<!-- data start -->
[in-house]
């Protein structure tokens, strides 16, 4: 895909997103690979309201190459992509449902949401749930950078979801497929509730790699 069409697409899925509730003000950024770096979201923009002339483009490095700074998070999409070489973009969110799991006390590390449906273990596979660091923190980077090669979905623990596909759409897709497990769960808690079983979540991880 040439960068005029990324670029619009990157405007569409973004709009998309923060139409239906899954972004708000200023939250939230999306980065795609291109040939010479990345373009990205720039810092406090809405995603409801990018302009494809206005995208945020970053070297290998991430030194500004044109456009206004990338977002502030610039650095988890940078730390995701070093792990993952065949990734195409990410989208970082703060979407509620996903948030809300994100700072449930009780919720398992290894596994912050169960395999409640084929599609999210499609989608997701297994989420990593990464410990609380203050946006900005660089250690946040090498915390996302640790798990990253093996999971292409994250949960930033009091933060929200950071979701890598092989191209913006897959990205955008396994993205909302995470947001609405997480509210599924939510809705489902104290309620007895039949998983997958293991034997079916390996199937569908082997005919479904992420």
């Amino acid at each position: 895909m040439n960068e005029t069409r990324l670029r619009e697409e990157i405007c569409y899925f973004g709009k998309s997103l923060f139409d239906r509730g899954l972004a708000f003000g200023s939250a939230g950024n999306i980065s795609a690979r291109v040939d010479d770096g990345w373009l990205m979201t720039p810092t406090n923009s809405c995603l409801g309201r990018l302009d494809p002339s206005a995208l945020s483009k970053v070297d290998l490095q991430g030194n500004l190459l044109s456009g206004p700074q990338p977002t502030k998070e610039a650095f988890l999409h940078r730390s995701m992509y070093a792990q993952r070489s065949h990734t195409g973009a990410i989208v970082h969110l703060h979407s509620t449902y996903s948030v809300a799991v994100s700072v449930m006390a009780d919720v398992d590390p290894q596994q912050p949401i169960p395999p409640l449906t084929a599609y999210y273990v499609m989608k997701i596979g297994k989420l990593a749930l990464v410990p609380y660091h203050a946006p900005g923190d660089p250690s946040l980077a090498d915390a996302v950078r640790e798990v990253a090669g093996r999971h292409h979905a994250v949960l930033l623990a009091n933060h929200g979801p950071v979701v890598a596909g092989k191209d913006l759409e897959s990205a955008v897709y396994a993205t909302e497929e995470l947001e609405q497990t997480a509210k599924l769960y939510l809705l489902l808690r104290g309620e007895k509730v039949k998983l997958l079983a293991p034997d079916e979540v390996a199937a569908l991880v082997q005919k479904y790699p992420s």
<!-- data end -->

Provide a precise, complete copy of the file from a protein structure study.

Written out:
[in-house]
């Protein structure tokens, strides 16, 4: 895909997103690979309201190459992509449902949401749930950078979801497929509730790699 069409697409899925509730003000950024770096979201923009002339483009490095700074998070999409070489973009969110799991006390590390449906273990596979660091923190980077090669979905623990596909759409897709497990769960808690079983979540991880 040439960068005029990324670029619009990157405007569409973004709009998309923060139409239906899954972004708000200023939250939230999306980065795609291109040939010479990345373009990205720039810092406090809405995603409801990018302009494809206005995208945020970053070297290998991430030194500004044109456009206004990338977002502030610039650095988890940078730390995701070093792990993952065949990734195409990410989208970082703060979407509620996903948030809300994100700072449930009780919720398992290894596994912050169960395999409640084929599609999210499609989608997701297994989420990593990464410990609380203050946006900005660089250690946040090498915390996302640790798990990253093996999971292409994250949960930033009091933060929200950071979701890598092989191209913006897959990205955008396994993205909302995470947001609405997480509210599924939510809705489902104290309620007895039949998983997958293991034997079916390996199937569908082997005919479904992420």
């Amino acid at each position: 895909m040439n960068e005029t069409r990324l670029r619009e697409e990157i405007c569409y899925f973004g709009k998309s997103l923060f139409d239906r509730g899954l972004a708000f003000g200023s939250a939230g950024n999306i980065s795609a690979r291109v040939d010479d770096g990345w373009l990205m979201t720039p810092t406090n923009s809405c995603l409801g309201r990018l302009d494809p002339s206005a995208l945020s483009k970053v070297d290998l490095q991430g030194n500004l190459l044109s456009g206004p700074q990338p977002t502030k998070e610039a650095f988890l999409h940078r730390s995701m992509y070093a792990q993952r070489s065949h990734t195409g973009a990410i989208v970082h969110l703060h979407s509620t449902y996903s948030v809300a799991v994100s700072v449930m006390a009780d919720v398992d590390p290894q596994q912050p949401i169960p395999p409640l449906t084929a599609y999210y273990v499609m989608k997701i596979g297994k989420l990593a749930l990464v410990p609380y660091h203050a946006p900005g923190d660089p250690s946040l980077a090498d915390a996302v950078r640790e798990v990253a090669g093996r999971h292409h979905a994250v949960l930033l623990a009091n933060h929200g979801p950071v979701v890598a596909g092989k191209d913006l759409e897959s990205a955008v897709y396994a993205t909302e497929e995470l947001e609405q497990t997480a509210k599924l769960y939510l809705l489902l808690r104290g309620e007895k509730v039949k998983l997958l079983a293991p034997d079916e979540v390996a199937a569908l991880v082997q005919k479904y790699p992420s």